The suicide of asylum-seeker Manuel Bravo expresses, just as sharply as the “shoot to kill” policy operational on the streets of London, the vicious social policy being implemented by the Labour government in the interests of a narrow layer of the super rich.
Manuel Bravo hung himself from a stairwell sometime after midnight on Thursday, September 15, in Yarl’s Wood detention centre, Bedfordshire. He and his 13-year-old son Antonio had been taken there from their house in Leeds prior to deportation back to Angola.
The 35-year-old father’s death brought a terrible end to four years of efforts to find safety for himself, his wife, and their two sons. According to the Independent, Manuel submitted an appeal for asylum when he first arrived at Heathrow in October 2001. The appeal rested on the circumstances of his parents’ death. Both were politically active in the Association of the Youth Democracy, opponents of the Eduardo dos Santos government, and were killed in August 2001. Shortly after, Manuel fled Angola in disguise, along with his family.
At his asylum hearing in 2002, Manuel was informed by the Home Office that he would get the result of his appeal within a month, but nothing was heard for nearly three years. In the meantime, Manuel moved to Leeds with his family, and become involved in a church in the Armley area. According to the Reverend Alastair Kaye of Christ Church, Manuel found the drawn-out insecurity of the period very disturbing. He became depressed, found it difficult to learn English, and disliked the idleness enforced on asylum-seekers.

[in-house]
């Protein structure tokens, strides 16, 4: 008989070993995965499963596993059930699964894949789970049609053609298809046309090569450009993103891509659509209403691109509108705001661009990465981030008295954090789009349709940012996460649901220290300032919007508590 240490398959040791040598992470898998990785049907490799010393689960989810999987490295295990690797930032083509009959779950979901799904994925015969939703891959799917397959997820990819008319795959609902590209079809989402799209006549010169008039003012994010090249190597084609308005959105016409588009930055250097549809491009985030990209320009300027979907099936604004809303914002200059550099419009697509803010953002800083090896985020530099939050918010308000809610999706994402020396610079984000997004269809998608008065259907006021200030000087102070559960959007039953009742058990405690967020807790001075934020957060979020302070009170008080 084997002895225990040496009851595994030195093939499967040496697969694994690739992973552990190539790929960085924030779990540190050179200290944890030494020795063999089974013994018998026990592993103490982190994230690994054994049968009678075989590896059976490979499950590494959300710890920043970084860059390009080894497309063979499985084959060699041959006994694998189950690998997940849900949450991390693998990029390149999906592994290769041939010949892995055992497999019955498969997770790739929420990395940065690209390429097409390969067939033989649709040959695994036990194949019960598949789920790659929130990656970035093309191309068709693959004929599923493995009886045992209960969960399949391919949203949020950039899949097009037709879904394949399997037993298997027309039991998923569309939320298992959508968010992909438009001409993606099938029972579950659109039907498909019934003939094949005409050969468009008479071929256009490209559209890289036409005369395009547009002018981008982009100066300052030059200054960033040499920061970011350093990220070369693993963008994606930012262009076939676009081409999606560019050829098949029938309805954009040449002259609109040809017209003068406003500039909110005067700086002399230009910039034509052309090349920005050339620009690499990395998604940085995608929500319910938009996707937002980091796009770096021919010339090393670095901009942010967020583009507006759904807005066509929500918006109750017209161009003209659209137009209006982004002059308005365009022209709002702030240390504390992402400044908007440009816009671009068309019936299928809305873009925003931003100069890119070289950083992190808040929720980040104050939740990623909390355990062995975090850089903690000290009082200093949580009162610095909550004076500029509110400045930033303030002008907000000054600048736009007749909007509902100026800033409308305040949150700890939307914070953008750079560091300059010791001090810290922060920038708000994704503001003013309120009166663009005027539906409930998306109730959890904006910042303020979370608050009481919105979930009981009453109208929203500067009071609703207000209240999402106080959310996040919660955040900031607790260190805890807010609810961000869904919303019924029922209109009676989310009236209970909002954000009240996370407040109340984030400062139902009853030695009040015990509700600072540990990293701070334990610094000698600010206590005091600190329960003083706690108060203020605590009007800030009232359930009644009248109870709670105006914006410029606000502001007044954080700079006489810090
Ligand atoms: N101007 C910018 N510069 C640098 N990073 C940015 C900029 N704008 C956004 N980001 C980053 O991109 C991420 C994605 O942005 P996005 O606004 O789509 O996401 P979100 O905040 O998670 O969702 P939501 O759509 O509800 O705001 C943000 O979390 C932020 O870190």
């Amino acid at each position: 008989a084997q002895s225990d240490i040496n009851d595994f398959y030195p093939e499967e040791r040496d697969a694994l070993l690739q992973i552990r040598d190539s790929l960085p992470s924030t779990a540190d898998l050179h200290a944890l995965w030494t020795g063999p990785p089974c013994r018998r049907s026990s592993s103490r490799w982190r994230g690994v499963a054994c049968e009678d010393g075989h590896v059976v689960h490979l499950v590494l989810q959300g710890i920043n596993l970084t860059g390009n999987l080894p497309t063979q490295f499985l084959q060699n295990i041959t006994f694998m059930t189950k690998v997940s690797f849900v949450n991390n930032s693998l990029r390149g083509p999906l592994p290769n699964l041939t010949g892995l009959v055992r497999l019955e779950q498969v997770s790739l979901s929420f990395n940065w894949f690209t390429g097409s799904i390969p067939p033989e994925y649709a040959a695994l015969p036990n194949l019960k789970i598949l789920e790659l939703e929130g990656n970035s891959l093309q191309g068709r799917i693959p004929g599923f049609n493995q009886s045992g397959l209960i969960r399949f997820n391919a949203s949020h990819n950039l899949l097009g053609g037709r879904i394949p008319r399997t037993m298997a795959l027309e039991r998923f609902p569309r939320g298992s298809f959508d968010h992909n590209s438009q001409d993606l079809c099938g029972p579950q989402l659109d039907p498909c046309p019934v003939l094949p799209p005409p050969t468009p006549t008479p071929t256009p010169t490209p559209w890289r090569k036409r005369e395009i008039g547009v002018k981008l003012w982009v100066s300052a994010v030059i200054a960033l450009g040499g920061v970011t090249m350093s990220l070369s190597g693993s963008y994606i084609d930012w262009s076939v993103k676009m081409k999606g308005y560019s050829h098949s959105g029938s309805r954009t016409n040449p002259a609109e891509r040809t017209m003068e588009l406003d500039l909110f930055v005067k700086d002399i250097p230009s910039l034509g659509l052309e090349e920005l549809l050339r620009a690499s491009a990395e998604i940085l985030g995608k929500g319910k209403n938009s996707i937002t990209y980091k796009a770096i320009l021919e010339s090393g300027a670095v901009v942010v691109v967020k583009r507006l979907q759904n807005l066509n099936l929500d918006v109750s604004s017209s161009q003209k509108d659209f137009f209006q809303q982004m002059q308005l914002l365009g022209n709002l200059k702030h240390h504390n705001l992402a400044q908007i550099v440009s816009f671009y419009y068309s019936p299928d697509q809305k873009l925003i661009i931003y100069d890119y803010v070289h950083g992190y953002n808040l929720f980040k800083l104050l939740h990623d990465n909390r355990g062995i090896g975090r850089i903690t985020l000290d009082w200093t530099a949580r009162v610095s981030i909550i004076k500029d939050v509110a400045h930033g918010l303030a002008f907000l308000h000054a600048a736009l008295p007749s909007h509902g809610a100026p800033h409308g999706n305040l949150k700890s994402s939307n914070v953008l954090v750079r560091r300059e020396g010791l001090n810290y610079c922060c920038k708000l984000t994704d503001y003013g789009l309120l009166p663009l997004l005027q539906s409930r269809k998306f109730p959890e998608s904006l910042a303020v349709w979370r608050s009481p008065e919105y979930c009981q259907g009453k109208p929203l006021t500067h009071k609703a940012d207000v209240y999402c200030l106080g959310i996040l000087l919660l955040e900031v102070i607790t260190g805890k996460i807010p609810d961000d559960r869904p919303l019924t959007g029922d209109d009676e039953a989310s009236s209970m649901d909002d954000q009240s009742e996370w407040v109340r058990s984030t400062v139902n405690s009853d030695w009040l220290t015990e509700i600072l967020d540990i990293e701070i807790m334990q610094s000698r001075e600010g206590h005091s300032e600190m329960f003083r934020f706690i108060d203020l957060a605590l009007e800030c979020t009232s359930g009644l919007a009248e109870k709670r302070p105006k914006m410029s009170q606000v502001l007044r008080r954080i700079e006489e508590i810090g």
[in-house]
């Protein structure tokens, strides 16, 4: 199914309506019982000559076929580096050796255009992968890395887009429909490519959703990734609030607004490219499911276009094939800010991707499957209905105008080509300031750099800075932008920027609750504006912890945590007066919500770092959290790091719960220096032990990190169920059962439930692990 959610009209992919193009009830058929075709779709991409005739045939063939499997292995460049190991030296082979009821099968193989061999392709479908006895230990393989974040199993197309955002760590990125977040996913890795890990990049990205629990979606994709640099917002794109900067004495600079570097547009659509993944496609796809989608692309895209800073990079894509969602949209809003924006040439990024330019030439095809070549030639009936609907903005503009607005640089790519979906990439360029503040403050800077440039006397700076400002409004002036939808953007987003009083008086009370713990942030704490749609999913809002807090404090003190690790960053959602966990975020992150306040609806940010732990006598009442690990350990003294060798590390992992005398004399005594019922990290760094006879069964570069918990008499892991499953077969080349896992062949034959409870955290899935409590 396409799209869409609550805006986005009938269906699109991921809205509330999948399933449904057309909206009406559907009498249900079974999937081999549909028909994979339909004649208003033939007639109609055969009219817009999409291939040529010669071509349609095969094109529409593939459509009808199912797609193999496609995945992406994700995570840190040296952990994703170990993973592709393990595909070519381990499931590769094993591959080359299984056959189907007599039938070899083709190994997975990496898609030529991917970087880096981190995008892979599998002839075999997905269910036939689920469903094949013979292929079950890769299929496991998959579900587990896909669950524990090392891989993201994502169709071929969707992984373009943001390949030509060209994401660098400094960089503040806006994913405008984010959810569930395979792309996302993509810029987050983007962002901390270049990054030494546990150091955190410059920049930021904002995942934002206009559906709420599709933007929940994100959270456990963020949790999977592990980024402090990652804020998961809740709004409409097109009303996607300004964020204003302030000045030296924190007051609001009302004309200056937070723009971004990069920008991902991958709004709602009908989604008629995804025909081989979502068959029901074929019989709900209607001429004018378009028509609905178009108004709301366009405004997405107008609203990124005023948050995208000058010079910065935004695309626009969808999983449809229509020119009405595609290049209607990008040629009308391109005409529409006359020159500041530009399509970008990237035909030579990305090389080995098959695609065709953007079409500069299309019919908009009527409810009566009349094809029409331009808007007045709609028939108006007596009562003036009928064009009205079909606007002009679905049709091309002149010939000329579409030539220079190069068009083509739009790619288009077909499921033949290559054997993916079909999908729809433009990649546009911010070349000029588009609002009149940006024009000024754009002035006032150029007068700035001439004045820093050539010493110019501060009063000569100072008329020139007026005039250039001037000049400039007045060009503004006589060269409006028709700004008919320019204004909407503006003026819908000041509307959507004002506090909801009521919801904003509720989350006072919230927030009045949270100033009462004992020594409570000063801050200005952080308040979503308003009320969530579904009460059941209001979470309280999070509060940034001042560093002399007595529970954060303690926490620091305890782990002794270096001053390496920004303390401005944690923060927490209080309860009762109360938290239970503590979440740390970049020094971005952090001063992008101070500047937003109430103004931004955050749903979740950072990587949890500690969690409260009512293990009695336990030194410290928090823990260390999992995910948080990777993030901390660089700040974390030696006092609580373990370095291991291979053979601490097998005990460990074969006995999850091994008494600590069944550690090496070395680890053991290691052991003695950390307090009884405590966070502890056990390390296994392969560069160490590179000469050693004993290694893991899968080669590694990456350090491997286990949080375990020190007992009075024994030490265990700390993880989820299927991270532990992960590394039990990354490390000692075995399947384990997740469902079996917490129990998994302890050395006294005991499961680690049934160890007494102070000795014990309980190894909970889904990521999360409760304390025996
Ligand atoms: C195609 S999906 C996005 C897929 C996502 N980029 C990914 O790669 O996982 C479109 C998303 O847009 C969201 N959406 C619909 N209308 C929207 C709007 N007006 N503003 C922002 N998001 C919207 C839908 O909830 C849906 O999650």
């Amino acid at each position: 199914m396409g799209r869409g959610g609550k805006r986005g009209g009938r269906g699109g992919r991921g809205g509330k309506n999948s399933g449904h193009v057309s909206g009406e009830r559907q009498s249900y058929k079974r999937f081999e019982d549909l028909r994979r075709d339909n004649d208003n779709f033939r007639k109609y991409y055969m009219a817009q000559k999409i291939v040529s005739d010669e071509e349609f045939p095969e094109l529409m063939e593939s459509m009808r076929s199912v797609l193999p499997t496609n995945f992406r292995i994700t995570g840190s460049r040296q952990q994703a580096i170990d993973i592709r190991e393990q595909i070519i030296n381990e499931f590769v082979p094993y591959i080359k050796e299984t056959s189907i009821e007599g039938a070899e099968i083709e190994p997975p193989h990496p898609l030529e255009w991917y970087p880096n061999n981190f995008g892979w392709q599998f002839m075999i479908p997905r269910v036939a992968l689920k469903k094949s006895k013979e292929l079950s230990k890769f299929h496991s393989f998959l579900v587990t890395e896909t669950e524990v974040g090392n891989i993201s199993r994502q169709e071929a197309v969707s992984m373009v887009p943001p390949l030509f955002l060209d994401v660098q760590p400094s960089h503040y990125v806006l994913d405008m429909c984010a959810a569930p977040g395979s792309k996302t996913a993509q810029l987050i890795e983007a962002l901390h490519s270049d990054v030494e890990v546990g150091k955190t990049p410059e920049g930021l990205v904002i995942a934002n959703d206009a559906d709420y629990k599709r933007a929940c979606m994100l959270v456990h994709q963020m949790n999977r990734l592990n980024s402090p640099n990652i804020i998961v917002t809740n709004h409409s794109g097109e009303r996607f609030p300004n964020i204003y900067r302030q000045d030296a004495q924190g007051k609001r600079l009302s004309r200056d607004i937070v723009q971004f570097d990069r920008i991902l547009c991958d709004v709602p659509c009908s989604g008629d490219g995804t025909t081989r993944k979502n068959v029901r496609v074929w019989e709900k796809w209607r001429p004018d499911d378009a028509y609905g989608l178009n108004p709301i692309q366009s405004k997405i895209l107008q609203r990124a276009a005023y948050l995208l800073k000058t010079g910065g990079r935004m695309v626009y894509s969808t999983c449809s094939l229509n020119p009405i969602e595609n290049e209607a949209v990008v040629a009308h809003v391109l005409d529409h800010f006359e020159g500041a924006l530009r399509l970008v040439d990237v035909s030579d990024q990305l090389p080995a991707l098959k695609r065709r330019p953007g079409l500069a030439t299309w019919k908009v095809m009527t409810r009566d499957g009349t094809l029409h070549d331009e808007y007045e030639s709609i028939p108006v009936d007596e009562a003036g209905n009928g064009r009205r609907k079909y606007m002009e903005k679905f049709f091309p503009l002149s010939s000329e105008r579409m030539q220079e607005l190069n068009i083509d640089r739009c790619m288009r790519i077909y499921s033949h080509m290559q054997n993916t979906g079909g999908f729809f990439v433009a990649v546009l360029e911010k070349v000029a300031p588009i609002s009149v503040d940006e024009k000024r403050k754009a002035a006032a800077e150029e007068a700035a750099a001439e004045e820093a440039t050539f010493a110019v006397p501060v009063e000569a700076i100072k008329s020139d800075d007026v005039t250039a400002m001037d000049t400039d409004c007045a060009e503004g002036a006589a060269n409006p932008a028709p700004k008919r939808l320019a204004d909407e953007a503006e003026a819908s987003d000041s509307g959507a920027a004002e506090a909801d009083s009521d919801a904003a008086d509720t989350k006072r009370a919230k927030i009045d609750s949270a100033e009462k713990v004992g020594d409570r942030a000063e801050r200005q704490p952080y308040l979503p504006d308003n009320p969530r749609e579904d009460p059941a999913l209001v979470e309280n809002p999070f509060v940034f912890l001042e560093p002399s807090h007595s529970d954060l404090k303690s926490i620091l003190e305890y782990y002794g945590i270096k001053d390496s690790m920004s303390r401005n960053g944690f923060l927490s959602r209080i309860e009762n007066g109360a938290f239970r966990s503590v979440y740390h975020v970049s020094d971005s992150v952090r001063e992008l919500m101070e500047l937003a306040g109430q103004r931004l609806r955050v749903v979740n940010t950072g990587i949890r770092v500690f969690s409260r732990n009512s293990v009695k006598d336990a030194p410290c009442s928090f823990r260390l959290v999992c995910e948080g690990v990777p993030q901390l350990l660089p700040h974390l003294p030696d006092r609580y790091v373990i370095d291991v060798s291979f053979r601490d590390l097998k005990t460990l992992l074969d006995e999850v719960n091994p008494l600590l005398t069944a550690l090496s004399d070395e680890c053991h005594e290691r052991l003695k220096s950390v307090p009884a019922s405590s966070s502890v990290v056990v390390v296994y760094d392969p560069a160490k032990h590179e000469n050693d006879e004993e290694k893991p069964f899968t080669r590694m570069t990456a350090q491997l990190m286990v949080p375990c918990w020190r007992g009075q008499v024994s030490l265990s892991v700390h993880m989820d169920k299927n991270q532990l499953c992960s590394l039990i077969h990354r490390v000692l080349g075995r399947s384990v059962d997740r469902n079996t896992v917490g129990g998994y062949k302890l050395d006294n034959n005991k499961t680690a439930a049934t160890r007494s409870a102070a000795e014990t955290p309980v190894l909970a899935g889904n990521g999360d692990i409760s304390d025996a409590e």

Matters were made worse by the arrest of his wife Lydia and younger son Mellyu after they had returned to Angola voluntarily in order to care for an orphaned niece. She was jailed for two months and was again forced to flee the country. Both are now living as refugees.
Events for Manuel came to a head on September 13. Two Immigration Service officials turned up in Armley to check on his location. Manuel concluded that his deportation was imminent.
The next day, at six in the morning, police hammered on the door for 20 minutes before breaking in to seize and remove Manuel and Antonio. Father and son were taken to the Yarl’s Wood detention centre, where Manuel was finally informed that his asylum application had been rejected and he was to be deported to Angola.
Within hours he was dead. Before taking his own life, he had told his son “Be brave. Work hard. Do well at school.”
His last words strongly suggest that Manuel’s suicide may have been a last desperate attempt to save his son from deportation. Children without parents or guardians cannot be deported until they reach the age of 18.A series of suicides
Manuel’s death is the latest in a long series of suicides and attempted suicides amongst vulnerable asylum-seekers caught in the wheels of Britain’s brutal deportation regime.
In June 2005, Kurdish refugee Ramazan Camlica was found dead in Campsfield detention centre in Oxfordshire. The 19-year-old man had been denied bail three times during several months of detention. He was reported to have been depressed over the prospect of deportation back to Turkey, followed by likely conscription into the Turkish army. His mother had also recently died. Friends told the Independent that “the uncertainty killed him ... there are too many people stuck ... for four or five months like that, in limbo.”